• Bed bugs find smooth surfaces hard to latch on to. Something as simple as having metal bed bunk frames prevents bed bugs IMMENSELY! Wooden bunk frames are easy for them to live and breed in. They can’t do this ona metal frame.
  • Having matresses lined with plastic or water proof material can also help prevent bed bugs getting into the mattress material that they can easily latch onto. It also helps prevent staining and destruction of mattresses from water like substances too, so it has a double benefit.
  • Washing all linen including blankets at a high heat regularly will help reduce the likely hood of any criters too! (Some hostels don’t wash the blankets for some reason, but just the sheets.)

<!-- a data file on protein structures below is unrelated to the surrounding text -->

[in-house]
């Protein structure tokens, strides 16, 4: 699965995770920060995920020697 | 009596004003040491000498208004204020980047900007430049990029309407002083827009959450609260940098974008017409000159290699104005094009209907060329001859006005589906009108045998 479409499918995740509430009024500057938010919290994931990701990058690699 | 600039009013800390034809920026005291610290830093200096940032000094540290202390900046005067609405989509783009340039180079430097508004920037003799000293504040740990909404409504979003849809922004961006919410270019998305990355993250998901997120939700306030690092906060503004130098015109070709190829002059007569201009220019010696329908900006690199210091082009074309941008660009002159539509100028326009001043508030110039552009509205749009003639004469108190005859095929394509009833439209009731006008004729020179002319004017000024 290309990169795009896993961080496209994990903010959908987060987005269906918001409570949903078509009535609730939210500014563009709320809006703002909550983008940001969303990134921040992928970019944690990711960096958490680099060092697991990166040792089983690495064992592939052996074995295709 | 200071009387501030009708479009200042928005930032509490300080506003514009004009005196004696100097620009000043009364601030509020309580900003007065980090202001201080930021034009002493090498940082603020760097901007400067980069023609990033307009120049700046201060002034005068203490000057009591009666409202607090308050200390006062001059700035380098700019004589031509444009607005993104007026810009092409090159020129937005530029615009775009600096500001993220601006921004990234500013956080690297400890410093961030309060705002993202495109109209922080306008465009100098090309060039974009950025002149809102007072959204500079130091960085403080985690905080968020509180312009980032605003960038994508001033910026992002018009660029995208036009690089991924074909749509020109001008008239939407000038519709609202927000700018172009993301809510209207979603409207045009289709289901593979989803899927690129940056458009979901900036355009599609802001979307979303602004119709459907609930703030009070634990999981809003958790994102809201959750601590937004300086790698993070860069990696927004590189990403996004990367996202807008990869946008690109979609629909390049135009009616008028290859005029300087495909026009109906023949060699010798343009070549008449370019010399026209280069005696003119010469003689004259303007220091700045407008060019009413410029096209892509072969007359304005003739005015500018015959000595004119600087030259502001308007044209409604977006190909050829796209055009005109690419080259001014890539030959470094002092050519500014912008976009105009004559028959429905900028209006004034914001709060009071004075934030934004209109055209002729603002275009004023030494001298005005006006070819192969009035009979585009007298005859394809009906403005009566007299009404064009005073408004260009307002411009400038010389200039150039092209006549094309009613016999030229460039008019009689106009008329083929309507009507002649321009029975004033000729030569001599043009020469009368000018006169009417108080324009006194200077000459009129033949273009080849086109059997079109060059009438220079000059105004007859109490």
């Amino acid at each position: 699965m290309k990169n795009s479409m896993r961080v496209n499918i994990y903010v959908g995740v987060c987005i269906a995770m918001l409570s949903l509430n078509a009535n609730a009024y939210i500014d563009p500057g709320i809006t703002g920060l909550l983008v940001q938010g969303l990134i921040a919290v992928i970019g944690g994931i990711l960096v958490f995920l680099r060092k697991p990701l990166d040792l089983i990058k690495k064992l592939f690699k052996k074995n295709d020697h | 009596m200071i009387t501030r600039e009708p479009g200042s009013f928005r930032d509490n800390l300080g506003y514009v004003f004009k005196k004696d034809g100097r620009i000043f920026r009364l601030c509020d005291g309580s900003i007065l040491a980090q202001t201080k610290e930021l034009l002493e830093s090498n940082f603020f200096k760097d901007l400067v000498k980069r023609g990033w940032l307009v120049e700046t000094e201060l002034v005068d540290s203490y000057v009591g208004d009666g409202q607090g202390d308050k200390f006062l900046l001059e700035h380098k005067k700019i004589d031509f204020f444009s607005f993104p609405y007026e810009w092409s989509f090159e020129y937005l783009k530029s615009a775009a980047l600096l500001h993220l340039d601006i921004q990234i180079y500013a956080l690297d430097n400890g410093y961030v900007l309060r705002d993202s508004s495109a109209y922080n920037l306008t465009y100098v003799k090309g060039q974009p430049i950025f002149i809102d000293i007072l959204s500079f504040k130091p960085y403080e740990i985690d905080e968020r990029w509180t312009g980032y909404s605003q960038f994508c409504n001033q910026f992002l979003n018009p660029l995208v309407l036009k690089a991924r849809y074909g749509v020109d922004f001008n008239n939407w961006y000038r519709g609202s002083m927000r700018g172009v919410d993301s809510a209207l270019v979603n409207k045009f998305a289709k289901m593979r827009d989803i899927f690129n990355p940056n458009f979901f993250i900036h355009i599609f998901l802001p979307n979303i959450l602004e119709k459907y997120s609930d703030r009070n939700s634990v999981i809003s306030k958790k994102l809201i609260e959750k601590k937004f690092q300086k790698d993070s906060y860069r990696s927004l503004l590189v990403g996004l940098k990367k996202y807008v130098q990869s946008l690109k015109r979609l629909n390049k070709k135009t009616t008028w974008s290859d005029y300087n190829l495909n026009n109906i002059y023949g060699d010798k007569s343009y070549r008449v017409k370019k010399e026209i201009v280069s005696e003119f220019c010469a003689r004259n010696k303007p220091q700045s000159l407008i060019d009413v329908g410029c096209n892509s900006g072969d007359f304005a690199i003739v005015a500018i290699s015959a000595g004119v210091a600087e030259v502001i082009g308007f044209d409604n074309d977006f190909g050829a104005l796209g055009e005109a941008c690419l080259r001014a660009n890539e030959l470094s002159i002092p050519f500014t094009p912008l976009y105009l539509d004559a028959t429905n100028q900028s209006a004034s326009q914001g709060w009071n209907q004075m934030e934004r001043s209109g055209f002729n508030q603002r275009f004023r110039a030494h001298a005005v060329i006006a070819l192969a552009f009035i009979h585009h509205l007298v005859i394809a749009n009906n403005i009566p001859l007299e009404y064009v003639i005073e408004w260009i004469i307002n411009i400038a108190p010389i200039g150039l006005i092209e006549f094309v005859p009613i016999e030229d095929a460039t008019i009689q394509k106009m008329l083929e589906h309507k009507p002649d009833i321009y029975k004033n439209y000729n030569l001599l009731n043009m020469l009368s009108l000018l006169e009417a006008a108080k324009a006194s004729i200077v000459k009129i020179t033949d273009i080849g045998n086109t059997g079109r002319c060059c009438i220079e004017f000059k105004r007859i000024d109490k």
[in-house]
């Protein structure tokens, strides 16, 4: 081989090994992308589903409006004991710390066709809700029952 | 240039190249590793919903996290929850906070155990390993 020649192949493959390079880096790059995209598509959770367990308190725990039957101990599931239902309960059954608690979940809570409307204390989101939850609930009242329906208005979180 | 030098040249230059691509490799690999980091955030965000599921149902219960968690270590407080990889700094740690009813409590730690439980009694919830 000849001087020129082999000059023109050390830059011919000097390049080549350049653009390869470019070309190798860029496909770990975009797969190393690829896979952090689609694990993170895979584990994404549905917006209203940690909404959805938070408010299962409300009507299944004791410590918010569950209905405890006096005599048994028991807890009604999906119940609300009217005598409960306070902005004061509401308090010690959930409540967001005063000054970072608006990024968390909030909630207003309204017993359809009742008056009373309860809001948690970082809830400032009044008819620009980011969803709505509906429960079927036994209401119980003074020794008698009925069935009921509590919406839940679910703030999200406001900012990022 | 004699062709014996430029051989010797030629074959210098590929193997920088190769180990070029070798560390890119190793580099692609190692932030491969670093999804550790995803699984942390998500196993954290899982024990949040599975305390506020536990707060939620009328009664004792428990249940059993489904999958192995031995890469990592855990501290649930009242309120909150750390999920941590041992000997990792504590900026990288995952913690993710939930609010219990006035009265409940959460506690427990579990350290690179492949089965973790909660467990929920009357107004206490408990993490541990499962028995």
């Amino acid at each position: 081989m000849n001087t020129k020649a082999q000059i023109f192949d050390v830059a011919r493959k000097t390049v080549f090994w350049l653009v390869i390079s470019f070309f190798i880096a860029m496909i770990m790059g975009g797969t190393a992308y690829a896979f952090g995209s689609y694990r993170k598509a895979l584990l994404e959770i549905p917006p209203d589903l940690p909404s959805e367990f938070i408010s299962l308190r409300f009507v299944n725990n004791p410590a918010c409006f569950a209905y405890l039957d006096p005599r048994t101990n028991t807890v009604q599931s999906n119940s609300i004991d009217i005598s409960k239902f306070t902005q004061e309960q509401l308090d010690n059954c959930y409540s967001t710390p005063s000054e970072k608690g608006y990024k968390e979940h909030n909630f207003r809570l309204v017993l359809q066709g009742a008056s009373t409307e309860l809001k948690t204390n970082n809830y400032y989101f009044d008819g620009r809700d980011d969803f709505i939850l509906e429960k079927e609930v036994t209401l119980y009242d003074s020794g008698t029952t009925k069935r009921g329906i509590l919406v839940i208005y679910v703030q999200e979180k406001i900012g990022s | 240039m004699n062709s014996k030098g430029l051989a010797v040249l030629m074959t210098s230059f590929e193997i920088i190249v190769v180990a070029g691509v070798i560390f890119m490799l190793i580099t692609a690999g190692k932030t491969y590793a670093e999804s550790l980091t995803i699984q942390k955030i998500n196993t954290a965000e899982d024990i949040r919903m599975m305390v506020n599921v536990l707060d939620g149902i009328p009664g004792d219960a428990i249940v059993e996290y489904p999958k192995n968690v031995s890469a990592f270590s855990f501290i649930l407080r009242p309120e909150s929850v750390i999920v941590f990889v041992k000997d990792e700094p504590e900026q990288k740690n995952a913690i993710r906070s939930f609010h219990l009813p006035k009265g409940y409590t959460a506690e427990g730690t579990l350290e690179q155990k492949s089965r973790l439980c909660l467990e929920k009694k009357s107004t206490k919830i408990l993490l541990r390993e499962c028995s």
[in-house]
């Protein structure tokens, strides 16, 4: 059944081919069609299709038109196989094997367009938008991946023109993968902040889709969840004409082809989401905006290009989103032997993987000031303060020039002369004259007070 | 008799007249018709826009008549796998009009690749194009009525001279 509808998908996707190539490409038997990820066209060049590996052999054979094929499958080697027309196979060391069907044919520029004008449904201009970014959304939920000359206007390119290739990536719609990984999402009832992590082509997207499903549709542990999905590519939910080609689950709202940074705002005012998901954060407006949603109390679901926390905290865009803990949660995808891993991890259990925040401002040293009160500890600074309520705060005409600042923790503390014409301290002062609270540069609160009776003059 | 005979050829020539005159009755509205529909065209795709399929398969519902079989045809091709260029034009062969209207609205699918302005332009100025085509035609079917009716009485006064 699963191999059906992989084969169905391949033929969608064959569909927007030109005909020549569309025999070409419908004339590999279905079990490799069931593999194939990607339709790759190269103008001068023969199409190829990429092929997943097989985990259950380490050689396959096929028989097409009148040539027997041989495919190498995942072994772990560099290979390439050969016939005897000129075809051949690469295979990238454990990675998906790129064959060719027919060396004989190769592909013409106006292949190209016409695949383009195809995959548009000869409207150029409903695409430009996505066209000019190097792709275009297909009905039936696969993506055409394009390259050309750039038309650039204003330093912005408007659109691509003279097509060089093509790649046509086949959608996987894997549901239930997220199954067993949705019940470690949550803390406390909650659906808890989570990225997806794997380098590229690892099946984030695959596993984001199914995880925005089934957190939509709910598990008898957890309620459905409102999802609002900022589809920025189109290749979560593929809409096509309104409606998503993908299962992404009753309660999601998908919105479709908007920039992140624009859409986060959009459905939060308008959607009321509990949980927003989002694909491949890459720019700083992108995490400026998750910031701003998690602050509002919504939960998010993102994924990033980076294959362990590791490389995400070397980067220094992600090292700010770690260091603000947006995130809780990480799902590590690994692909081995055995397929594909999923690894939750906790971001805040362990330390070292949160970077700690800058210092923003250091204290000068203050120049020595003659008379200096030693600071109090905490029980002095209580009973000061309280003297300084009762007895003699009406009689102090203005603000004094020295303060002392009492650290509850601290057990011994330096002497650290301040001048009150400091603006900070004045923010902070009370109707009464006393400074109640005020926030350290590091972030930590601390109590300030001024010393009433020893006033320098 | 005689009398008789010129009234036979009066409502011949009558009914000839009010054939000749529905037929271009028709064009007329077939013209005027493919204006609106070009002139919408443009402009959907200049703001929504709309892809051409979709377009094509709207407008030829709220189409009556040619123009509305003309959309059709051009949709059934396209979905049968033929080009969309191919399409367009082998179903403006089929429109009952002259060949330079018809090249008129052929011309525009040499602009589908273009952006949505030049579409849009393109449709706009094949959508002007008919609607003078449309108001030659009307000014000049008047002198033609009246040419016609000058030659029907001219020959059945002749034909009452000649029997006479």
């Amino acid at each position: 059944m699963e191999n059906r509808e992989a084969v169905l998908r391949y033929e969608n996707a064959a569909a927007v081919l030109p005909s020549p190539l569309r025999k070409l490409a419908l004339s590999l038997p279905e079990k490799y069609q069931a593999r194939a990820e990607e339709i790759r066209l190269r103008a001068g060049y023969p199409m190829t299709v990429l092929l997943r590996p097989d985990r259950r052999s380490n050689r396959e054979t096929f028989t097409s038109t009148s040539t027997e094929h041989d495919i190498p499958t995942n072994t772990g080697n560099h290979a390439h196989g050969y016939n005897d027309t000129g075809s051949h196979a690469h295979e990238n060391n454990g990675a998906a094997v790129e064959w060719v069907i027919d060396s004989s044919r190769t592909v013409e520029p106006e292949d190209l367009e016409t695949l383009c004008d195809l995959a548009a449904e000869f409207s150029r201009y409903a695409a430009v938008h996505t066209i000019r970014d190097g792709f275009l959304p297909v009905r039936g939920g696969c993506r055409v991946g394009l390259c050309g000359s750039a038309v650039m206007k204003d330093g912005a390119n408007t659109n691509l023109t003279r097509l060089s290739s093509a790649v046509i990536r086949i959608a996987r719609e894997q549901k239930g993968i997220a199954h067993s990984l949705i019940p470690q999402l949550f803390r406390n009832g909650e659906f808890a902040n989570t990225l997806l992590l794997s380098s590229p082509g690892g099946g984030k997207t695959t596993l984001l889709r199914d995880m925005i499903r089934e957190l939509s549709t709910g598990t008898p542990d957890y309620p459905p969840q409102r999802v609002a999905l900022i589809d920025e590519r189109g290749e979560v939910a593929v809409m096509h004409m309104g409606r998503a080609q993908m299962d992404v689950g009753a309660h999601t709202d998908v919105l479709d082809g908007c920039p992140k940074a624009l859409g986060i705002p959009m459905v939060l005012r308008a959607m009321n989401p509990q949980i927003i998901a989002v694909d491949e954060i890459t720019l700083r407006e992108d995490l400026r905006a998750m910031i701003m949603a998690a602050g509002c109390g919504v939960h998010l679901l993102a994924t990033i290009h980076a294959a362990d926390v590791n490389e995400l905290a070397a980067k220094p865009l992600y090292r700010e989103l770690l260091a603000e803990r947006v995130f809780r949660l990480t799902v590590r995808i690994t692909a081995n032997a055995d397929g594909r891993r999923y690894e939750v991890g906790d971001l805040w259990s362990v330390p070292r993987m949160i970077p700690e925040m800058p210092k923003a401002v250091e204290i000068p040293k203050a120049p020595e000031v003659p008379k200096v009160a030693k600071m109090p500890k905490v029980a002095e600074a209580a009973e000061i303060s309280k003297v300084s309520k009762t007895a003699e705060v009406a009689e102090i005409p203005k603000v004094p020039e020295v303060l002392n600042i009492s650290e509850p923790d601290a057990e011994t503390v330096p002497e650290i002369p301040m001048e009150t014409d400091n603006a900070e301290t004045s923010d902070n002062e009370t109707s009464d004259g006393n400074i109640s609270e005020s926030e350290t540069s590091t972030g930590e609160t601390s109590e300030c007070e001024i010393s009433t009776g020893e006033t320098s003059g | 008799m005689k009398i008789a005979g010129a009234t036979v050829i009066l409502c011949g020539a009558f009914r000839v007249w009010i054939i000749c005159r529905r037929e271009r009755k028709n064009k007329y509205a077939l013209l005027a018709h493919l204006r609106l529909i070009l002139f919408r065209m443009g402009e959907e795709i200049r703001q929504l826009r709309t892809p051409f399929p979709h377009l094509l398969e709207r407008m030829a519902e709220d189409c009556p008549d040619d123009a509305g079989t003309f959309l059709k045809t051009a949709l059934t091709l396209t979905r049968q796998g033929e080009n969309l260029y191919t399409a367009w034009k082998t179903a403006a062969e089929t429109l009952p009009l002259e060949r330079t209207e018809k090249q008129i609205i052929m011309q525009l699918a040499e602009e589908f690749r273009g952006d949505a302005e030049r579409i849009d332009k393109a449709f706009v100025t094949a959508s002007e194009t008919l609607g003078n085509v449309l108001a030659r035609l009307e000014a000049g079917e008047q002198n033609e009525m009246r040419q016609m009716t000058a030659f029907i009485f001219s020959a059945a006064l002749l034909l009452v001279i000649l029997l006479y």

• Keeping beds a few inches away from the walls where some bugs live also helps. It’s harder for the bugs to jump from the walls onto beds at this distance.

If you are staying at a hostel that has all of the above implemented then you know there is very little chance of them having things like bed bugs! It should also be noted that bed bugs are not a common occurrence in hostels, so don’t unduely worry about them if it’s your first time travelling. You can also get them in hotels (I’ve even heard of a Hilton Hotel in New York got them at 1 point), so don’t be too allarmed if you hear of something like this. Many businesses have to deal with it.

“Bring your own padlock” style lockers, big enough to fit your valuables!

Having a locker next to your bed is ideally what you want in any hostel. It’s much more convenient for the guest if they are placed in the room next to their bed. One of my pet hates travelling is hostels which either a) don’t provide lockers at all, or b) offer lockers far too small. You need to be able to fit an ordinary sized laptop in them, plus things like cameras and other valuables too. Ideally they will be able to fit a whole backpack inside, but as long as you can fit all your main valuable inside that’s ok.